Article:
My Mother’s Last Doll

Mother's little guy

My mother’s little guy

I’ve written before about my first doll. I’ve written about my mother’s Storybook Bride doll that I could never play with. And I’ve written about the sewing doll that my grandmother and I made clothes for. This post is about my mother’s last doll.

It wasn’t really a doll. It was a knitted humanoid figure stuffed with cotton batting. My mother’s college friend made it for her, along with a matching hat and scarf. She sent these items after my mother moved into assisted living because of her Alzheimer’s Disease.

By that time, Mother wasn’t walking and stayed in the building almost all the time. She only went outside to go to doctor appointments and an occasional wheeling around the premises in good weather. She didn’t need the hat and scarf.

But she kept that stuffed creature with her always. She called it her “little guy.”

“Where’s my little guy?” she asked whenever it wasn’t in her lap.

My father always gave it to her before he wheeled her out to meals. “Here’s your little guy,” he told her.

Many Alzheimer’s patients need a lot of tactile sensation as their more complex cognitive abilities diminish. They rub at their clothes or pick at furniture, or find something to keep their fingers moving. Some adopt dolls or stuffed animals as “loveys”, just as toddlers do.

Before Mother had her little guy, she ran her fingers over the tablecloth at meals and on her trousers when she wasn’t at the table. The soft yarn on the little guy seemed to fill a need. I don’t know if my mother realized that her good friend had knit the doll for her or not.

The two friends met for the last time in Monterey, California, in February 2011. My parents had rented a house in Carmel that month, and I spent a week with them there. While I was there, Mother’s friend, who lives in Sacramento, California, drove down for a visit.

Mother had been diagnosed with Alzheimer’s by then. Her abilities had diminished significantly, but she knew her friend well on that visit. We had lunch on Fisherman’s Wharf in Monterey, and afterward the friend and I shared a few tears at Mother’s decline. I know it hurt this fifty-plus-year friend of my mother’s to see how much Mother had lost. My mother had been the smart one in their college group, while the friend was more artsy. But she was far more competent than my mother that February afternoon.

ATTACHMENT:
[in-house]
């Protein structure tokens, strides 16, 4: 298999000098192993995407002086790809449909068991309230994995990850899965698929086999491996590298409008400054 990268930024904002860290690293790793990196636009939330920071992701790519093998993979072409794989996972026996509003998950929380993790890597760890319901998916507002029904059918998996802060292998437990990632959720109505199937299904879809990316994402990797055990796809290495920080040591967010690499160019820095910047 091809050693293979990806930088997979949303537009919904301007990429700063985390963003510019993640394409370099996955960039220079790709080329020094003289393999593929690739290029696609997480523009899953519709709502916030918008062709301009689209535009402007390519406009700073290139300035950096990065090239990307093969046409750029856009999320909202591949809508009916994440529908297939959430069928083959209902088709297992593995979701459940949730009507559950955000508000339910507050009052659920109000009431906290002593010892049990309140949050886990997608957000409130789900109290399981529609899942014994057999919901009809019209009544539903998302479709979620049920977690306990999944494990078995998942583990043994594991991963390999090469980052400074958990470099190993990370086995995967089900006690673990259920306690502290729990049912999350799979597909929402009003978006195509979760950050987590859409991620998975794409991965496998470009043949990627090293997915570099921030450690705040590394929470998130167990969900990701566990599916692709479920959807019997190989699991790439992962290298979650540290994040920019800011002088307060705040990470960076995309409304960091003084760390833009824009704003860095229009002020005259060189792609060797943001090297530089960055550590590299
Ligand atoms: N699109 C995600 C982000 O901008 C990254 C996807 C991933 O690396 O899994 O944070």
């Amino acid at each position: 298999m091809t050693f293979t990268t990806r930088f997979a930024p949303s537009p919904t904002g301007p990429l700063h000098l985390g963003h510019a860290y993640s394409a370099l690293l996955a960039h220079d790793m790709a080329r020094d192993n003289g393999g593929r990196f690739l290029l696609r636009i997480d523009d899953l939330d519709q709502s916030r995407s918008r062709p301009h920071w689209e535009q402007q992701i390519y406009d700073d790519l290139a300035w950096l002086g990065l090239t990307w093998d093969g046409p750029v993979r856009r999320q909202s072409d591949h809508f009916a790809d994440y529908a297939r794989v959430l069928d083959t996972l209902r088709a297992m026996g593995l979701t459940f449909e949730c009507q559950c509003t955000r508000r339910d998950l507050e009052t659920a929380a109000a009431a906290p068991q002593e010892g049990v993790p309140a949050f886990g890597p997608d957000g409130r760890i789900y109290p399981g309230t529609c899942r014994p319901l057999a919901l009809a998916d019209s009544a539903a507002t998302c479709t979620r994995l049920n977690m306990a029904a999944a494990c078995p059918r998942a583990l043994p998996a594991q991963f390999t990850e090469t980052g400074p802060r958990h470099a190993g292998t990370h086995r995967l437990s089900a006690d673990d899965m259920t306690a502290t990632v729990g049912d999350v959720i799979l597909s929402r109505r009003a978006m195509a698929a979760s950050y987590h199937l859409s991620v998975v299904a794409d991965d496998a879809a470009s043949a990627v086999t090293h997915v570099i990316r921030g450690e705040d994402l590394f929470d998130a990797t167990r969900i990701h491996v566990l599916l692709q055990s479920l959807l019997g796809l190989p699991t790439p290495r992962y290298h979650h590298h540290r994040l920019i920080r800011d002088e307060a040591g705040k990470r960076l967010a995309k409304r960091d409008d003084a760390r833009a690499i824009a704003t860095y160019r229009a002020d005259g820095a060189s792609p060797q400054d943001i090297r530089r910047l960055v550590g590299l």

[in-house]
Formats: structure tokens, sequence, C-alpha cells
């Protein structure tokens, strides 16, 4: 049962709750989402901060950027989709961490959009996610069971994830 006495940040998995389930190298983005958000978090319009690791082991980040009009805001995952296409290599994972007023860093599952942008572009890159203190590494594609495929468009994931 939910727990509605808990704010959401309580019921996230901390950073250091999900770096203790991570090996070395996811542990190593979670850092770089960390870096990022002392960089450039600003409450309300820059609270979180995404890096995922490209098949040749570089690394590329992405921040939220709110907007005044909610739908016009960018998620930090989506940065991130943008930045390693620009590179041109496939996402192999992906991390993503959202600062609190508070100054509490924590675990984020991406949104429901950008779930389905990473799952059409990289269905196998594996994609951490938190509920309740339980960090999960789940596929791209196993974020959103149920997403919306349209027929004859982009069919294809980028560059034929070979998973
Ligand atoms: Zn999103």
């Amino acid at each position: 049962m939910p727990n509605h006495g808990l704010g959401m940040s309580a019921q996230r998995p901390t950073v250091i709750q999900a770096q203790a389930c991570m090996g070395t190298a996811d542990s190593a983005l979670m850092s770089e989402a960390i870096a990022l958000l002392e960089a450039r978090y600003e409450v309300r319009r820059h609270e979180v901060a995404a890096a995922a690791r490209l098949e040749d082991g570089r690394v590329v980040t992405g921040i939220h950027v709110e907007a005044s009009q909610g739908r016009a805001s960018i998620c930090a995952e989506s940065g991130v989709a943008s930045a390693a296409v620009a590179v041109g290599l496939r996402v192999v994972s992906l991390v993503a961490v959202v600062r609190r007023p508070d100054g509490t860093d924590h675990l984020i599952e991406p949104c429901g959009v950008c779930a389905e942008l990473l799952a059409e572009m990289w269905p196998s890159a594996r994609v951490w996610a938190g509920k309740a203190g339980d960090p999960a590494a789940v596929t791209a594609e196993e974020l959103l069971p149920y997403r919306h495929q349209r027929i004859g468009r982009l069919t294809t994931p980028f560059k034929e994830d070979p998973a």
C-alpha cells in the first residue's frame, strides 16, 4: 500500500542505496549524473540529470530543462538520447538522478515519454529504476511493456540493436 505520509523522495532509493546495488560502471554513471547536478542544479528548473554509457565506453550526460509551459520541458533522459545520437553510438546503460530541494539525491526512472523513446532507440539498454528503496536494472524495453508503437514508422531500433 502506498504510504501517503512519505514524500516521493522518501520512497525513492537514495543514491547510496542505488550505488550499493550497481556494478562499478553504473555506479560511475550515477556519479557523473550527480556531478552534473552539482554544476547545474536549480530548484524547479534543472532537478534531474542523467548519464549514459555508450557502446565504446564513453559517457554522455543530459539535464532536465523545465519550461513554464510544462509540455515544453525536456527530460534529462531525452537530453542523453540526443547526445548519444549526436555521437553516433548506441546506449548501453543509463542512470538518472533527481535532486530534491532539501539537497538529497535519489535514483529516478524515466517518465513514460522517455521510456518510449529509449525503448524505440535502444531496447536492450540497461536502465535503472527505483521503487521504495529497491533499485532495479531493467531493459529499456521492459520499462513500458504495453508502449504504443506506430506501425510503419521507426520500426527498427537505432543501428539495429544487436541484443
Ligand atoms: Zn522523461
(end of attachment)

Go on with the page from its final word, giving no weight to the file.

It was about two years later that the friend sent Mother the hat, scarf, and doll.

MTH first doll and little guy

Mother’s last doll and my first doll

After my mother died, my father and I packed up most of her clothes to give away. But a few things didn’t find their way into the Goodwill bags. When my father died just six months later, my siblings and I found the knitted little guy, together with the doll I later determined had been my first doll.

I don’t know how these two dolls came to be together. As I wrote in an earlier post, I didn’t even know the origins of the other doll until I saw the picture of my first Christmas.

But somehow it seems fitting that my first doll and my mother’s last doll stayed together. I’ve kept them both. They are still together.

March 4 would have been my mother’s 83rd birthday. I will be thinking of her, and of her friend who knit the little guy.

What “lasts” do you remember about a loved one?

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  1. Thank you for sharing this lovely story of your mother. I’m so sorry you and she had to go through such a rough and heartbreaking illness.

  2. It must stir a lot of emotion to see and ponder those dolls, Theresa. Poignant post about what this “little guy” meant to your mom. It makes me think of the role that memory plays in our lives on many levels, not just with elderly people who have memory loss for one reason or another but our own memories of moments with loved ones. I think now of the last time I held my little dog before he died (October 2015). I can see his face, his eyes, so tired from his efforts to feel better during the last week of his life, and I can feel the warmth of his body as I held him close to me.

    • Carla, Last times are often poignant. Sometimes we don’t know they’re the last time, and only appreciate them later. And sometimes we do know, which makes it all the harder at the moment.
      Thanks for sharing your last moment with your dog.

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